One of the main reasons that cetaceans do not thrive in human care is their intelligence. It is a long known fact that whales and dolphins are smart, some people even believe that they are more intelligent than us. Dolphins have even been able to distinguish themselves in a mirror, showing that they have a sense of self, something only a few species have, including humans.
Science has also shown us that these animals have highly advanced social structures, it has even been proven that they are able to distinguish other individuals.
What is even more interesting is that they have a part of the brain that we do not possess. Because these animals are so intelligent is the reason they cannot be kept captive. Dolphinarium environments offer little to no stimulation for these animals, something desperately needed for such a complex species. Without proper enrichment cetaceans can quickly become bored, and will begin to do unnatural stereotypic behaviors such as chewing on concrete walls and gates, laying at the surface for hours (called "logging"), swimming in endless circles, banging against the sides of the tank, etc.
These facilities often tout that their animals are given a variety of toys, but anyone can see that these cannot suffice. A tank, which is bland, boring and sterile, will never compare to the ever changing ocean, which has currents, tides, different species of flora and fauna, different depths, environments, and so on. It is just simply unethical to keep them in a concrete box.
Wide Ranging, Deep Diving
Dolphins and whales have amazing capabilities, including being able to travel vast distances and dive to deep depths. For example, on July 18th, 1992, an orca pod called "AG pod" was recorded to be in the Icy Strait, Southeastern Alaska. Just six days later they were seen in Montague Strait, Prince William Sound. That is a distance of 469 miles! This means that the whales would have had to travel around 74 miles per day.
Another study found that a Southern Resident killer whale, named K33, dove to around 600 feet on a single breath.
So as you can see these animals are able to do incredible feats in the water. However, captive cetaceans are not as lucky.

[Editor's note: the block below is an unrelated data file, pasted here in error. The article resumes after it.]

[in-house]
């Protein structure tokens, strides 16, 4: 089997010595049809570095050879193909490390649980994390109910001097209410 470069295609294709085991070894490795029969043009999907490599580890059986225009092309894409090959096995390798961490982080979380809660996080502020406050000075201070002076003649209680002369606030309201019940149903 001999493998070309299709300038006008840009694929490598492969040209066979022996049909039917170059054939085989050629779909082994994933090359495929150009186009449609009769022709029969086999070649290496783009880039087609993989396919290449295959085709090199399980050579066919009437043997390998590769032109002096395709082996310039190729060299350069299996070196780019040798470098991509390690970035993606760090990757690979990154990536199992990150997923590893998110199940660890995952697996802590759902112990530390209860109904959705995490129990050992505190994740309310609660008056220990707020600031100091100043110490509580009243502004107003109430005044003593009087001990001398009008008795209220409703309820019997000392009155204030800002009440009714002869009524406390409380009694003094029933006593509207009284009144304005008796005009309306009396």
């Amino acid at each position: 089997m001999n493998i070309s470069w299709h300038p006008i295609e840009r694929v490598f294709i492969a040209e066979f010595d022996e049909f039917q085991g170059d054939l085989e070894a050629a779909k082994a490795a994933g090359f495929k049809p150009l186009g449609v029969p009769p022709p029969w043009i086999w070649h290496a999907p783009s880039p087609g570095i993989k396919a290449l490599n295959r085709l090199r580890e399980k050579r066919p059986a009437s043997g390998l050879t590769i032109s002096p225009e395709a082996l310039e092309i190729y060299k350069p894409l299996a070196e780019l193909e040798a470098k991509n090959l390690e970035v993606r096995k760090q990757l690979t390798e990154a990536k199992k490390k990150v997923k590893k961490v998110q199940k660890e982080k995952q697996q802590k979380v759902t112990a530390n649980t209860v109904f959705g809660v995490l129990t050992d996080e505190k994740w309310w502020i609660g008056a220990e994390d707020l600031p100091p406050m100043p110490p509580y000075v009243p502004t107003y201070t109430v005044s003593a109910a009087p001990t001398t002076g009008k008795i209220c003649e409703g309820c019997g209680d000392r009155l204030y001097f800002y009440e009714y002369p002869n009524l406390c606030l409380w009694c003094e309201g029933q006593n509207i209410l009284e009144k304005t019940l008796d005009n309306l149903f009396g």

Whales and dolphins kept in human care cannot accomplish these activities. Often times tanks are so small that their flukes (tail fins) can touch the bottom.
An orca named Lolita currently resides in the smallest killer whale tank in North America, 80' by 35' - the Miami Seaquarium. Considering that Lolita is 21 feet long, this tank is much too small for a whale of her size.
Other cetaceans such as bottlenose dolphins, a highly energetic species, cannot be kept in the small confines of a tank either. SeaWorld Orlando's "Dolphin Theater", which houses bottlenose, is akin to that of small backyard pools. These animals can travel hundreds of miles a day, and a small, barren, concrete tank will never be suitable for them.
Photo credits: Orca Network and vladimir1973.
When deciding whether or not a animal is suitable for a captive environment, one has to take into count the size of the animal in question. Cetaceans are the largest marine mammals in the world (depending on the species), as such they need very spacious living areas. Even the average bottlenose dolphin can grow up to be 10 or 15 feet long! Unfortunately, many cetacean habitats are not large enough. Often times they are much too small for the animal they are harboring, such as the aforementioned orca Lolita, who lives in a small 80' by 35' foot tank.
Cetaceans face many problems in captivity that they would never normally face in the wild. Unlike other animals, cetaceans cannot, and will never be able to thrive in human care. Even though we know this, companies still continue to exploit these beautiful, powerful, majestic beings by using them as cheap entertainment for people. We can stop others from doing this by doing one, simple action: Do not buy a ticket to an aquarium, zoo, or marine park that houses dolphins, whales, or porpoises. Listed below are some of the many reasons why cetaceans cannot be kept in captivity.
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